Section 72
Chapter 71,800

Frequent avoidable admissions amongst Aboriginal and non-Aboriginal people with chronic conditions in new South Wales, Australia: a historical cohort study

Jayakody, A.; Oldmeadow, C.; Carey, M.; Bryant, J.; Evans, T.; Ella, S.; Attia, J.; Towle, S.; Sanson-Fisher, R.

Bmc Health Services Research 20(1): 1082


ISSN/ISBN: 1472-6963
PMID: 33238996
DOI: 10.1186/s12913-020-05950-8
Accession: 071799390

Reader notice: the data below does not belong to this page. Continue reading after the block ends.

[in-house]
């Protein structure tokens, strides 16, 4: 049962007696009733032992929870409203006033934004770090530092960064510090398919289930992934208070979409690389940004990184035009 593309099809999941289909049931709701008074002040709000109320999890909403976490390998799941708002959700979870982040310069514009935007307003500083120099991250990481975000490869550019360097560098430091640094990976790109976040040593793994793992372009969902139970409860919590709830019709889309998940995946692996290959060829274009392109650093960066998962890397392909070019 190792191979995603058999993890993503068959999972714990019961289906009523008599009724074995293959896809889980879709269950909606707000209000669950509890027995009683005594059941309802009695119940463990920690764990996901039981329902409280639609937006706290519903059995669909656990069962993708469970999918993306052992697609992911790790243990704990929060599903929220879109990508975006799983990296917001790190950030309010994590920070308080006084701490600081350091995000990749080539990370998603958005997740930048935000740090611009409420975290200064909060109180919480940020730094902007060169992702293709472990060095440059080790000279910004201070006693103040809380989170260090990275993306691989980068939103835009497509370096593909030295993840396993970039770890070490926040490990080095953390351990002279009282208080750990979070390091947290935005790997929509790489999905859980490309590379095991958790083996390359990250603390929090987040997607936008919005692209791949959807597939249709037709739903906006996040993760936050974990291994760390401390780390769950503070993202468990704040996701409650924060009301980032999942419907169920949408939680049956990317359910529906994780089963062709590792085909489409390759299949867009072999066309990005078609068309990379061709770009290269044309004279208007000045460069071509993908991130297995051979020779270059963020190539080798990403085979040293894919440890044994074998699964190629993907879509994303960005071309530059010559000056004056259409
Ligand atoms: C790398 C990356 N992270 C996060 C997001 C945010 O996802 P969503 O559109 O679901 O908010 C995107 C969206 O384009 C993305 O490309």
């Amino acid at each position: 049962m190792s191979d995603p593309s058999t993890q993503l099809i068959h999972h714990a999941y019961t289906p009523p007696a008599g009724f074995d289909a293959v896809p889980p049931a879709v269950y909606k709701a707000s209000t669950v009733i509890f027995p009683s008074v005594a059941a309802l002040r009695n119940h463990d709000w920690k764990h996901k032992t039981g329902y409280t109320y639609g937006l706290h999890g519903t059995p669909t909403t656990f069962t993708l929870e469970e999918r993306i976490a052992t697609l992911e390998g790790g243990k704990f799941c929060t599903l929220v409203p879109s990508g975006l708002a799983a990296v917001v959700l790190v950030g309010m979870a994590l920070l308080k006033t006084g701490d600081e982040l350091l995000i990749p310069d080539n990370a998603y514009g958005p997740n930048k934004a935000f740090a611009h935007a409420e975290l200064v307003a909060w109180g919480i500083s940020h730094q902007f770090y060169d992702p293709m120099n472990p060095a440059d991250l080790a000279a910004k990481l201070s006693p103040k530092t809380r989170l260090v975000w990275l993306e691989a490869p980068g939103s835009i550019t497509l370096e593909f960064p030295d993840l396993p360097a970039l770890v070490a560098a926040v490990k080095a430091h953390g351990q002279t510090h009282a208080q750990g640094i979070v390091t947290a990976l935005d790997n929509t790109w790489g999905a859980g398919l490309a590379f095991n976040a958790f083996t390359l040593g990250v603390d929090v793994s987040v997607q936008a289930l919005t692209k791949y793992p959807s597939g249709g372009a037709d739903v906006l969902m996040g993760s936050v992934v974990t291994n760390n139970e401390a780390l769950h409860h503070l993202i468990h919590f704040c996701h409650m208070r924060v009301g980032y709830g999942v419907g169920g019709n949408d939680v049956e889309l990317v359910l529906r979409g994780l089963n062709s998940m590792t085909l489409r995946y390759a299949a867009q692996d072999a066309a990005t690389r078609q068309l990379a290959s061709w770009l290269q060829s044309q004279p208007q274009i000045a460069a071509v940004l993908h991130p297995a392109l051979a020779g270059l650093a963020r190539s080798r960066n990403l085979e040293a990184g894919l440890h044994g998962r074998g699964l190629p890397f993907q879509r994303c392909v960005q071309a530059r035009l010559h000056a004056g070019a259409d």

Aboriginal and Torres Strait Islander people have high rates of avoidable hospital admissions for chronic conditions, however little is known about the frequency of avoidable admissions for this population. This study examined trends in avoidable admissions among Aboriginal and non-Aboriginal people with chronic conditions in New South Wales (NSW), Australia. A historical cohort analysis using de-identified linked administrative data of Aboriginal patients and an equal number of randomly sampled non-Aboriginal patients between 2005/06 to 2013/14. Eligible patients were admitted to a NSW public hospital and who had one or more of the following ambulatory care sensitive chronic conditions as a principal diagnosis: diabetic complications, asthma, angina, hypertension, congestive heart failure and/or chronic obstructive pulmonary disease. The primary outcomes were the number of avoidable admissions for an individual in each financial year, and whether an individual had three or more admissions compared with one to two avoidable admissions in each financial year. Poisson and logistic regression models and a test for differences in yearly trends were used to assess the frequency of avoidable admissions over time, adjusting for sociodemographic variables and restricted to those aged ≤75 years. Once eligibility criteria had been applied, there were 27,467 avoidable admissions corresponding to 19,025 patients between 2005/06 to 2013/14 (71.2% Aboriginal; 28.8% non-Aboriginal). Aboriginal patients were 15% more likely than non-Aboriginal patients to have a higher number of avoidable admissions per financial year (IRR = 1.15; 95% CI: 1.11, 1.20). Aboriginal patients were almost twice as likely as non-Aboriginal patients to experience three or more avoidable admissions per financial year (OR = 1.90; 95% CI = 1.60, 2.26). There were no significant differences between Aboriginal and non-Aboriginal people in yearly trends for either the number of avoidable admissions, or whether or not an individual experienced three or more avoidable admissions per financial year (p = 0.859; 0.860 respectively). Aboriginal people were significantly more likely to experience frequent avoidable admissions over a nine-year period compared to non-Aboriginal people. These high rates reflect the need for further research into which interventions are able to successfully reduce avoidable admissions among Aboriginal people, and the importance of culturally appropriate community health care.

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